Shares in the packaging group Smurfit Kappa rose for a second day yesterday, reaching €36 by the close of business in Dublin. The shares had closed at €28.62 on Monday night. The massive surge resulted from a takeover approach from US based rival International Paper Company. But Smurfit Kappa said no to the offer. 

David Holohan, chief investment officer with Merrion Capital, explained that the offer from International paper was a mix of stock and cash and amounted to around €36.50 per share in Smurfit Kappa. "Smurfit Kappa said it undervalued the business and there was speculation that if International Paper came back with a bid of €40, Smurfit Kappa may engage with them and that led to the share price increasing by 6%," he said.

Mr Holohan said the likelihood is that Smurfit Kappa would be willing to sell if International Paper was willing to pay the right price. "They realise it's a consolidating industry globally. There are six large players. Smurfit Kappa is one of these. "International Paper is US based and it is the largest packing company in the world. They've significant market share in the US. They don't have a big exposure in Europe where Smurfit Kappa is the market leader. Both share exposure in South America," he explained. 

"It would be a good strategic fit. Geographically they would be supportive of each other's operations and give International Paper an exposure to Europe," the analyst added.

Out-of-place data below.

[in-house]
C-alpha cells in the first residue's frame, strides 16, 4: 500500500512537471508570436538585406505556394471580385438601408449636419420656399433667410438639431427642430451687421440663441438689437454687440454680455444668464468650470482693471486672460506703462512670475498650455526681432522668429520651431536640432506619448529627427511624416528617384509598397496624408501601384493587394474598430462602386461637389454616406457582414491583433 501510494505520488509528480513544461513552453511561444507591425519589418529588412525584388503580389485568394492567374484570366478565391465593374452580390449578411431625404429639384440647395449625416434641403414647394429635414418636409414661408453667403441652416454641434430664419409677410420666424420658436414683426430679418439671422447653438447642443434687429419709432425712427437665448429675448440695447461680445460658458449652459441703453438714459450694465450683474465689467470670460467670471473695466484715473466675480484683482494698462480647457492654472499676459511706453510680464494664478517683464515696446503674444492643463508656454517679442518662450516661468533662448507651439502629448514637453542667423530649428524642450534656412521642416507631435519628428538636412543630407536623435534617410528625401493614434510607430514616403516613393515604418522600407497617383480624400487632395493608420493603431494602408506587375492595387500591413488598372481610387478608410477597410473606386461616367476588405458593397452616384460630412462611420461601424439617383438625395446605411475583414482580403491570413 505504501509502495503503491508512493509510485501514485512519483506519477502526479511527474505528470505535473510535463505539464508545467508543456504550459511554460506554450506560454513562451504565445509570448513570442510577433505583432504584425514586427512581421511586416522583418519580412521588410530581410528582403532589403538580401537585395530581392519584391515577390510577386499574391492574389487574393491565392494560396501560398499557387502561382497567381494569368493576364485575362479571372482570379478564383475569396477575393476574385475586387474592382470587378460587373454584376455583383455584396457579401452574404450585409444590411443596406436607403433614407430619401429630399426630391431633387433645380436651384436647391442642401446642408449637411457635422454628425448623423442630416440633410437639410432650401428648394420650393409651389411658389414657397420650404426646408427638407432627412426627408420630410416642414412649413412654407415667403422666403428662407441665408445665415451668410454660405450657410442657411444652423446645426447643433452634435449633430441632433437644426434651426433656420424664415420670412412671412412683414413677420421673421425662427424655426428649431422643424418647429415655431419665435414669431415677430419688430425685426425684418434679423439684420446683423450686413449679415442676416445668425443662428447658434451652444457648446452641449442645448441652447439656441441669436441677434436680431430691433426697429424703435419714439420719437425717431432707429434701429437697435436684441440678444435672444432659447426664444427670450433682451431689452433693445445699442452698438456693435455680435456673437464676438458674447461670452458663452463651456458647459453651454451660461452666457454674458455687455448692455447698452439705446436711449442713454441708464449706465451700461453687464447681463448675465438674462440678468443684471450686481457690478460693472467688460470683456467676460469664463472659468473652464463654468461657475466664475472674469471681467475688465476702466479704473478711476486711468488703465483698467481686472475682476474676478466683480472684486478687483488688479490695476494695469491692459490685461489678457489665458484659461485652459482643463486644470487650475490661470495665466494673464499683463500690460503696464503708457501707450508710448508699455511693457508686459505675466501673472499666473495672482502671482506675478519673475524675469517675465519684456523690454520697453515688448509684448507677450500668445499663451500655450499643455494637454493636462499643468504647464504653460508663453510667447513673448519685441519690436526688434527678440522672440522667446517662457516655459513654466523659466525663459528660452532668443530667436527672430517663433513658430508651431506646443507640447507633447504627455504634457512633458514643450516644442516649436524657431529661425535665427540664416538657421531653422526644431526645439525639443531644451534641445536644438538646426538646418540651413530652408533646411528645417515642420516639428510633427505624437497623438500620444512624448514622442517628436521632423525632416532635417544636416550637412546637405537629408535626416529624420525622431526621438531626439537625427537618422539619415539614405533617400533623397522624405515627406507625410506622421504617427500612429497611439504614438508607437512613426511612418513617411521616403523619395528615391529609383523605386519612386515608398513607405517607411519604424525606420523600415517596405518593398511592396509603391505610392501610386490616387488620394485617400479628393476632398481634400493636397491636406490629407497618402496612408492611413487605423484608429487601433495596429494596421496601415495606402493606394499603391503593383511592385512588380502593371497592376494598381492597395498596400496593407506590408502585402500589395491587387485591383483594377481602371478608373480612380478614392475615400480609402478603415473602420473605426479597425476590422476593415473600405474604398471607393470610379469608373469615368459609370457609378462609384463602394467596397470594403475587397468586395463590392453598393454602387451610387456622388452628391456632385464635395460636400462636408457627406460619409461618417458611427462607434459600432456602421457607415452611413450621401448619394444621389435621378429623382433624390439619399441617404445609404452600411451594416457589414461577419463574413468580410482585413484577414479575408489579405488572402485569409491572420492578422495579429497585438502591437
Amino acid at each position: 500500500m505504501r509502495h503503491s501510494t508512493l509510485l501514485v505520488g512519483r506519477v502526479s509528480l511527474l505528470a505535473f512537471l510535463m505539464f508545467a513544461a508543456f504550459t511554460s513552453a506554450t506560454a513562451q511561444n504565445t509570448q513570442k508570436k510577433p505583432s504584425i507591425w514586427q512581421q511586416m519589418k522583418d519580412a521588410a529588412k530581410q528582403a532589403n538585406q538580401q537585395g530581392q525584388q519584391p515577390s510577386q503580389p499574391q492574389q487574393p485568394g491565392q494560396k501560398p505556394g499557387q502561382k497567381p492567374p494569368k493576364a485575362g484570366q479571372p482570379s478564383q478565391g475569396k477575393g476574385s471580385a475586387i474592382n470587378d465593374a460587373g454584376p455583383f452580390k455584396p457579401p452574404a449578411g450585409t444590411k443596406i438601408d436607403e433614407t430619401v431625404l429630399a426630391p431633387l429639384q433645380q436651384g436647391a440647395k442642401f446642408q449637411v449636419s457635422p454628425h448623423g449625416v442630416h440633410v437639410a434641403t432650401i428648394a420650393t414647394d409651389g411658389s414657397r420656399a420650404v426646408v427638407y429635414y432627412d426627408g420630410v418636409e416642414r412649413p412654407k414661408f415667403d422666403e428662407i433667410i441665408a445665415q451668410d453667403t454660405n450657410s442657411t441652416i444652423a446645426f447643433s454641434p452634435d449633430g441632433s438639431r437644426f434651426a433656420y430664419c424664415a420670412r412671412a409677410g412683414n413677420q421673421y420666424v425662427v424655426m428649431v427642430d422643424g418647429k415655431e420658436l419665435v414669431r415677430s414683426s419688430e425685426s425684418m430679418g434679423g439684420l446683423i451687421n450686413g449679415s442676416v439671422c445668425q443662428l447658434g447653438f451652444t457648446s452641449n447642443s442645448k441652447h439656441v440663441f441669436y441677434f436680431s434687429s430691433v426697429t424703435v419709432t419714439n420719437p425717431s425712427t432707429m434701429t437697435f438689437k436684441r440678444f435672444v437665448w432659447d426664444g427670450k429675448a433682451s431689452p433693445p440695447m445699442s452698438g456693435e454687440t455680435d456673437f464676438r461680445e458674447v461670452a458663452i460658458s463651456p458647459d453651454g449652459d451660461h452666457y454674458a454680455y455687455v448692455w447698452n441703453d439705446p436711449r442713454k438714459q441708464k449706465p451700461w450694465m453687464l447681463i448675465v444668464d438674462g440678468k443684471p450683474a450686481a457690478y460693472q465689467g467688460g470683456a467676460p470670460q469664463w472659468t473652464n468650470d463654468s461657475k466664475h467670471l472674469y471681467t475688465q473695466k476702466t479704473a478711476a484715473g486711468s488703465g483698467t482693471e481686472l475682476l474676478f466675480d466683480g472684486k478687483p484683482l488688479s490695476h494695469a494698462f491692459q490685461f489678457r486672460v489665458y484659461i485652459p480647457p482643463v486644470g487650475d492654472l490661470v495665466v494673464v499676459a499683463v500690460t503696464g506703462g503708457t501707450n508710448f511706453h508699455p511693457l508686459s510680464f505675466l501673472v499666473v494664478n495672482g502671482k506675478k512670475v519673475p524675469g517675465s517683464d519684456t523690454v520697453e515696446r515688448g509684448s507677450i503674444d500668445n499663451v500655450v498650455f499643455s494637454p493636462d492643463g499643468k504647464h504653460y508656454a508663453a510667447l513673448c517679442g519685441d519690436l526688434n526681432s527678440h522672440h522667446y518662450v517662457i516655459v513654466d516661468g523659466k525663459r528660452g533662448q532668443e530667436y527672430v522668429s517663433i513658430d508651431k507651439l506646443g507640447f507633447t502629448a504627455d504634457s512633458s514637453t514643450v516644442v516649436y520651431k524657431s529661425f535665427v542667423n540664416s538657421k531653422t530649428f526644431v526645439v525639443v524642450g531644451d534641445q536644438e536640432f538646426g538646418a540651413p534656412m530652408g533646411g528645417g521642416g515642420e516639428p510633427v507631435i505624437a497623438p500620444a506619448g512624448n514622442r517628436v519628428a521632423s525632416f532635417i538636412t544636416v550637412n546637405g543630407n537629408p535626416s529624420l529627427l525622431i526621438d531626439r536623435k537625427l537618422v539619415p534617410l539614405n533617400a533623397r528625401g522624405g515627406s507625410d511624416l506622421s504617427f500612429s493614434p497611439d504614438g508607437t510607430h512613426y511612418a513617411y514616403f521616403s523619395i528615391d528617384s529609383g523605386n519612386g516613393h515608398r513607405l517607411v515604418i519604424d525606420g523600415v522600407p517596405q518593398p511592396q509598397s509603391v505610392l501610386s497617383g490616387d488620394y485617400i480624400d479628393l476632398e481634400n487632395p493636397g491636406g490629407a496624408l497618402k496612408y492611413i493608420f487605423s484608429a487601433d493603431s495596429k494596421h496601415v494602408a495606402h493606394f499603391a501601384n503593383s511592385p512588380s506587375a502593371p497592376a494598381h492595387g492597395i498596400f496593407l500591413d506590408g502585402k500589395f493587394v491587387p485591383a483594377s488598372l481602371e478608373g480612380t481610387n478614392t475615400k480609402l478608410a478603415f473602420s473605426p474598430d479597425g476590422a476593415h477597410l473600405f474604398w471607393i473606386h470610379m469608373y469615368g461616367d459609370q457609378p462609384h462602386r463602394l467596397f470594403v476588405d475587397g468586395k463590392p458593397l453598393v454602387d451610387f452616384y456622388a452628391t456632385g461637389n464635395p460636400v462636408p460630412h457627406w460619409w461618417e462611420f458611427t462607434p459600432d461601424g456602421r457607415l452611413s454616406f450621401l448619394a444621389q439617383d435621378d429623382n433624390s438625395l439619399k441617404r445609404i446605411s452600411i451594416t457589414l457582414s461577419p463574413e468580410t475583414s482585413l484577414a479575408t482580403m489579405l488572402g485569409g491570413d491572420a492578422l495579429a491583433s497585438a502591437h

International Paper has reserved the right to come back with a higher bid. "The ball moves back into their court now or they walk away, but given the due diligence they've done, they're more likely to come back with a higher offer," he said. Mr Holohan said somewhere around €40 would be the "sweet spot" although the final bid may be above that level. He explained that, in the event of a sale, Smurfit Kappa would delist from the Irish stock exchange, which would be a significant move given that it is in the top five or six listed companies on the ISEQ.

MORNING BRIEFS - European stock markets opened marginally higher this morning as traders take some heart from suggestions that the White House may be softening its stance on proposed metal import tariffs. It is understood Mexico and Canada could be exempt. Market watchers are also looking ahead to today's European Central Bank meeting. No changes to interest rates are expected, but Mario Draghi could provide some hints on how and when the bank's €30 billion of monthly bond purchases will be brought to an end.

*** Builders' material group, Kingspan, has completed its acquisition of Synthesia, which was announced just before Christmas. It will see the group expand its insulation operations and it marks the group's first entry into the Iberian market.

*** Irish Ferries owner Irish Continental Group has reported higher revenue and operating profit for 2017. Earnings were around 3% lower, though, on the back of weaker sterling and increased fuel costs. Group fuel costs rose by over 25% to €40.3m during the year. Container volumes were up almost 6% with car traffic up around 2.5%.

*** Agri services group Origin Enterprises has reported a 12.5% increase in operating profit for the first half of its financial year - a seasonally quiet trading period. Revenue at almost €587m was 4% higher year on year.